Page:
In Apple Computer v. Microsoft,[46] the Ninth Circuit evaluated Microsoft’s use of GUI elements of which Apple claimed Microsoft infringed the “look and feel.” The Court held that “works cannot be substantially similar where analytic dissection demonstrates that similarities in expression are either authorized, or arise from the use of common ideas or their logical extensions.”[47] The question of whether web design can be a copyrightable subject matter is still unanswered. In BlueNile v.,[48] one online diamond retailer sued a competitor for copyright and trade dress infringement of its website. The case is best known for the proposition that the “look and feel” of a website might fall within the scope of trade dress protection. However, for copyright purposes, it is significant that the court found that more factual development was required to establish whether the “look and feel” of a website was within the subject matter of copyright, because it implies that a web design could also be protected by copyright.[49] Thus, it is important to first determine which parts of a web design might not be protectable, and to remove those elements from a copyright analysis. There are several hurdles to proving copyrightability that remain open questions: how to plead, whether a web design is “original,” whether navigation-related design elements are protectable, and whether web design is separable from its useful articles. A 2010 case, Salt Optics, Inc. v. Jand, Inc.,[50] was brought on copyright and trade dress claims, but the copyright claims were dismissed because they were overbroad. The court stated that the “[p]laintiff needs to delineate more clearly which facts it alleges in support of its trade dress claim and which facts it alleges in support of its copyright claim.”[51] This suggests that potential “look and feel” plaintiffs should be careful to delineate which website elements they seek to protect through copyright versus through trade dress, because the claims are not identical. However, courts tend to avoid applying the Lanham Act in a way that would conflict with the Copyright Act, so these two sets of claims are not mutually exclusive and could both be infringed by a given website.[52] It is unclear whether those statements conflict with Conference Archives, Inc. v. Sound Images, Inc., a case from the same year, in which the Court found that “look and feel” of the web site does not receive protection under the Copyright Act but “individual elements of the … web site may receive copyright protection.”[53] The year after Apple Computer v. Microsoft, the First Circuit decided Lotus v. Borland and explicitly stated that navigation menus were not protectable under copyright because they were methods of operation.[54] Twenty years later, this seems directly applicable to the navigation a designer may create for a website. However, even though a navigation bar may seem more akin to an idea than an expression of that idea, designers have more freedom than computer programmers of earlier computers. This is because a particular interpretation may no longer be the only way to express a user’s options and therefore it may have fallen back into protectable scope. Early plaintiffs claiming website copyright infringement have struggled with the originality requirement. In Crown Awards, Inc. v. Trophy Depot,[55] a district court found that the simple structure of a webpage failed to meet the copyright originality standard. A trophy sales company used a three-frame design, a small picture of the catalogue on the upper-right side, and certain promotional language on its website. The company alleged appropriation of those design elements by a competitor that had made similar modifications to their website within just six hours of plaintiff’s website update. Despite the suspicious circumstances, the court found that the plaintiff could not demonstrate a substantial likelihood of success on the merits in its copyright action because the design elements in the main page of its website were insufficient to create an original compilation of elements as required.[56] It is particularly startling that the plaintiff failed to earn a preliminary injunction given the circumstantial evidence that the competitor was merely copying from the plaintiff, as opposed to reaching a similar layout organically.[57] More recent plaintiffs continue to struggle with the originality requirement. In 2010, the decision in Conference Archives, Inc. v. Sound Images, Inc. indicated that proving the originality of the look and feel of a website could be difficult, as Internet pages often present information in a straightforward or simplistic way. Such websites “may lack highly creative, visual graphics and, instead, contain mostly functional elements used for navigating through the information on the site.”[58] They often just “arrange facts or information” and may lack the “originality required for copyright protection.”[59] However, this decision did not indicate where the dividing line lies between “simplistic” and protectable websites. In Conference Archives, the court also pointed to the potential problem of functionality with respect to websites.[60] In trade dress, an element or feature is considered functional if it is “essential to the use or purpose of the product” or if it affects the cost or quality of the product;[61] therefore, a web design would not be functional if it could be expressed in alternate ways.[62] In the context of trade dress, the court pointed out that website design can in fact serve useful functions, such as providing branding or facilitating use of the website (for example, the process of making online purchases). In this way, trade dress ties back into copyright’s useful article doctrine,[63] which is evaluated under the conceptual severability test.[64] As applied to web designs, this doctrine would require that any design decision not purely dictated by function should be protectable. Given that modern websites have a significant amount of design freedom, having come a long way since a three-column layout could be considered special, this should cover any work that a designer performs. Although the number of alternatives is concededly not infinite and the process of web design is not arbitrary, each website does not have only one possible configuration, even under “industry standards.” The clearest way to conceptualize the higher-level non-functionality of web design is through the understanding that a web designer’s career is built by presenting the same information in a new way. For example, changing a website that updates news stories in a list chronologically to an “infinite scrolling” version, modifying the color scheme, and adding a large image to accompany each article.[65] The underlying content presented has not changed, but the “look and feel” has been altered. Instead, the functionality doctrine would only exclude those industry-standard features, such as the idea of using buttons and hyperlinks in organization and navigation, which would allow anticompetitive effects if a party could exclude others from use. Being able to present the same content in a different way demonstrates that a website’s features are not purely functional.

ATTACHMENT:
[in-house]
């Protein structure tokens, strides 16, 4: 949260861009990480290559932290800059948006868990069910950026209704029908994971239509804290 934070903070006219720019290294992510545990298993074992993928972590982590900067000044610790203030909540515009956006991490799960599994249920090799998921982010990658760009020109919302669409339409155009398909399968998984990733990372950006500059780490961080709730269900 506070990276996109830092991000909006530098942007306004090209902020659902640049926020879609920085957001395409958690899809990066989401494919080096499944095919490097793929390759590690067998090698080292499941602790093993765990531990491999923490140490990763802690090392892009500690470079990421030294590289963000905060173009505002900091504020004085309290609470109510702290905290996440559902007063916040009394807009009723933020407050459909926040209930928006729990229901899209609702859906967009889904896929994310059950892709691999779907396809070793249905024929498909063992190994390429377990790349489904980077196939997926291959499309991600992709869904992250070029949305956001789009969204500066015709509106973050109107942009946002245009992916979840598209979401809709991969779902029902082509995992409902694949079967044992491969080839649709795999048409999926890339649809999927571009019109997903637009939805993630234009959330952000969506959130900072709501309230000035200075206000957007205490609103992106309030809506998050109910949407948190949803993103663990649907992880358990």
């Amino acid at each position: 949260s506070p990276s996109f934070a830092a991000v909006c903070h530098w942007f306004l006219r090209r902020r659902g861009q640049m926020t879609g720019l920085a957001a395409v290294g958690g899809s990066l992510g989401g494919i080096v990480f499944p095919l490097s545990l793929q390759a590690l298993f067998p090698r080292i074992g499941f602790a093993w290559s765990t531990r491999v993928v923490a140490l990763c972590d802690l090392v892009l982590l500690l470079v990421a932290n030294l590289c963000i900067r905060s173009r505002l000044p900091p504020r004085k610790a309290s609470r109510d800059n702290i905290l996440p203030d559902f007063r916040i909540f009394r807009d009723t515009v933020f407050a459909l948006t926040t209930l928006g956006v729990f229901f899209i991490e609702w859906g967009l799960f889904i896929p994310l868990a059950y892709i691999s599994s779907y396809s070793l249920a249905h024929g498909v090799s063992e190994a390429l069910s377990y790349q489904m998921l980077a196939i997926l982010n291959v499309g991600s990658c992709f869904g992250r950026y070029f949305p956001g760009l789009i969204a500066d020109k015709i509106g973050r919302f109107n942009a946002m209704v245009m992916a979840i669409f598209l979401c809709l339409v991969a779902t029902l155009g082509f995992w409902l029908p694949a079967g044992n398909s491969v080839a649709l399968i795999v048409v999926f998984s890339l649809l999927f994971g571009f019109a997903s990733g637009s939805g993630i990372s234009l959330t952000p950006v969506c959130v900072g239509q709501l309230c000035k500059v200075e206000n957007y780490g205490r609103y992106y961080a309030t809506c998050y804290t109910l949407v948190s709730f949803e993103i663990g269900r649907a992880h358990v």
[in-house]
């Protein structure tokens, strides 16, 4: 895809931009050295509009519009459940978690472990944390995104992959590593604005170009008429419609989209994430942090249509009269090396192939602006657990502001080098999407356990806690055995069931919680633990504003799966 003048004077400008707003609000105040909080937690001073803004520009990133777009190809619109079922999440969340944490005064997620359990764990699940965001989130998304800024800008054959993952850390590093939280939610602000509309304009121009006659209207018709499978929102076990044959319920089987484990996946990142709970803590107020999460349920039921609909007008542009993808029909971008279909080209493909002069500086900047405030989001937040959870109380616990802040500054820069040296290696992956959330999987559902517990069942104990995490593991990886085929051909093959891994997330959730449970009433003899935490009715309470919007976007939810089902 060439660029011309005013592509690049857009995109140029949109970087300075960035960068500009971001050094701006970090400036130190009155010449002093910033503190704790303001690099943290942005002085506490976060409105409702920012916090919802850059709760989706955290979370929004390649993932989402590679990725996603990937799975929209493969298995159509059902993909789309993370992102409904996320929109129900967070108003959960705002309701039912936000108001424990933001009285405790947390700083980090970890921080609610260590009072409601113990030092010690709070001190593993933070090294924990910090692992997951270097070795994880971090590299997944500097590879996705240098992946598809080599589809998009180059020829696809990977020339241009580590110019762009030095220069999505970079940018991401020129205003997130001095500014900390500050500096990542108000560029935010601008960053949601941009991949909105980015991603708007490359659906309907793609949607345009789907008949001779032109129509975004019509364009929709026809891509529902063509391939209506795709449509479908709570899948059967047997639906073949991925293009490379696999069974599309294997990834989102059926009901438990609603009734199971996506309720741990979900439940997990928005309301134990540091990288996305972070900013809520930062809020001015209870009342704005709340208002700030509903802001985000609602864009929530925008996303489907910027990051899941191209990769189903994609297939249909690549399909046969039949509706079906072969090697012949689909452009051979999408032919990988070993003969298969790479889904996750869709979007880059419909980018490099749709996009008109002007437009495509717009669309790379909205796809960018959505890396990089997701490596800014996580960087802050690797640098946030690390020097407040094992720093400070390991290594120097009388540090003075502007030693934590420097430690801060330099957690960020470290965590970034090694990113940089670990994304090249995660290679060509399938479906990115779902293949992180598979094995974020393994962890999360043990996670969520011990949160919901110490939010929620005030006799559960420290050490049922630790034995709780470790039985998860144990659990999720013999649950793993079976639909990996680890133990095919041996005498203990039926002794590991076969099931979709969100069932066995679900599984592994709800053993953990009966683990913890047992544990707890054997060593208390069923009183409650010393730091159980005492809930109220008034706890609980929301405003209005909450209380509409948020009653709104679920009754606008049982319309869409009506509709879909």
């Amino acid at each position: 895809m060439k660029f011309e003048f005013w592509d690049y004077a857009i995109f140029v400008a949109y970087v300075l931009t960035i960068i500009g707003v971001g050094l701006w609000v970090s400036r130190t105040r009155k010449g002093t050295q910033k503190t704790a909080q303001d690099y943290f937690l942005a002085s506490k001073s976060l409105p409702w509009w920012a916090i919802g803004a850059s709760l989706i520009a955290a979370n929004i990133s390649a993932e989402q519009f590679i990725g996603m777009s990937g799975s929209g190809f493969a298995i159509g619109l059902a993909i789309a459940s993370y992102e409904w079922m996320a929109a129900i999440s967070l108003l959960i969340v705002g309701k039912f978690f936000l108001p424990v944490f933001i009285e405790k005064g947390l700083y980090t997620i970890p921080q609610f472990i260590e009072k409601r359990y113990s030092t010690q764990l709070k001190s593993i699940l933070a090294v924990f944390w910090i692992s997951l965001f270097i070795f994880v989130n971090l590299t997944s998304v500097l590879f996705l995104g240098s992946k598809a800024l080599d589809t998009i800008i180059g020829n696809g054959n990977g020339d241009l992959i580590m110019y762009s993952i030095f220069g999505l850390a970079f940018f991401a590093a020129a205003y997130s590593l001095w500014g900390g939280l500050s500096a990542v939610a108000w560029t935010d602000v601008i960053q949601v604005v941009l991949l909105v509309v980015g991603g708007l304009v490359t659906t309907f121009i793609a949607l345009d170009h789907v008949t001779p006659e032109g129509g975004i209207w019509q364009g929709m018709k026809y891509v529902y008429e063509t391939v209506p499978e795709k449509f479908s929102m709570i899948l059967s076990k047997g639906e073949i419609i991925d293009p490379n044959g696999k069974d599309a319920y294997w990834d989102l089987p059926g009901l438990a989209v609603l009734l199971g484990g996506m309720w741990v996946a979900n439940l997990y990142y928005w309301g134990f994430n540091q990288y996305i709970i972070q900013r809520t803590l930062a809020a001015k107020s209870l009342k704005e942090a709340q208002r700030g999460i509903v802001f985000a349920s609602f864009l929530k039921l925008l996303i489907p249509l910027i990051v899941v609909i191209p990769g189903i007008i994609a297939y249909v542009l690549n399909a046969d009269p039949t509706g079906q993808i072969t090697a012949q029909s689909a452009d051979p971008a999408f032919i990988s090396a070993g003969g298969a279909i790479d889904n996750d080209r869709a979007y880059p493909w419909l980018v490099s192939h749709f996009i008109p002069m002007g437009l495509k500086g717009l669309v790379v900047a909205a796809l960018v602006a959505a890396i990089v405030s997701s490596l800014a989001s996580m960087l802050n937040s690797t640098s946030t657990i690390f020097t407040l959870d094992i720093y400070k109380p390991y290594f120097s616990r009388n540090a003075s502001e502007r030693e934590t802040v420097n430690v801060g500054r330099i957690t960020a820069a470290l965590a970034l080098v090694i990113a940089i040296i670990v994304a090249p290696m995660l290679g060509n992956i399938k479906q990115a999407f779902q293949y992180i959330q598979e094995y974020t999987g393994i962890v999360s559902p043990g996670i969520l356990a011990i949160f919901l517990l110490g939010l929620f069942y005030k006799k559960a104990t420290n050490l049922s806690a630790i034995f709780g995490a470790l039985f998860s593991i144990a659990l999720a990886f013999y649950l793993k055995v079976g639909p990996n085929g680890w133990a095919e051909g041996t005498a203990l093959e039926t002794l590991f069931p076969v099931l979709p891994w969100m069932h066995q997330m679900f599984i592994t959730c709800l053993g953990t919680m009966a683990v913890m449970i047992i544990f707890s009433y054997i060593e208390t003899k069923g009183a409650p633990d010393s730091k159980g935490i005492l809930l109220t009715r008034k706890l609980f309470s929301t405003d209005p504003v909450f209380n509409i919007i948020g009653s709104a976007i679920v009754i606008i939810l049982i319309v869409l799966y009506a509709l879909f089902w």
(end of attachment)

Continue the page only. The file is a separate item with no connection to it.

2. Hurdles to Proving Infringement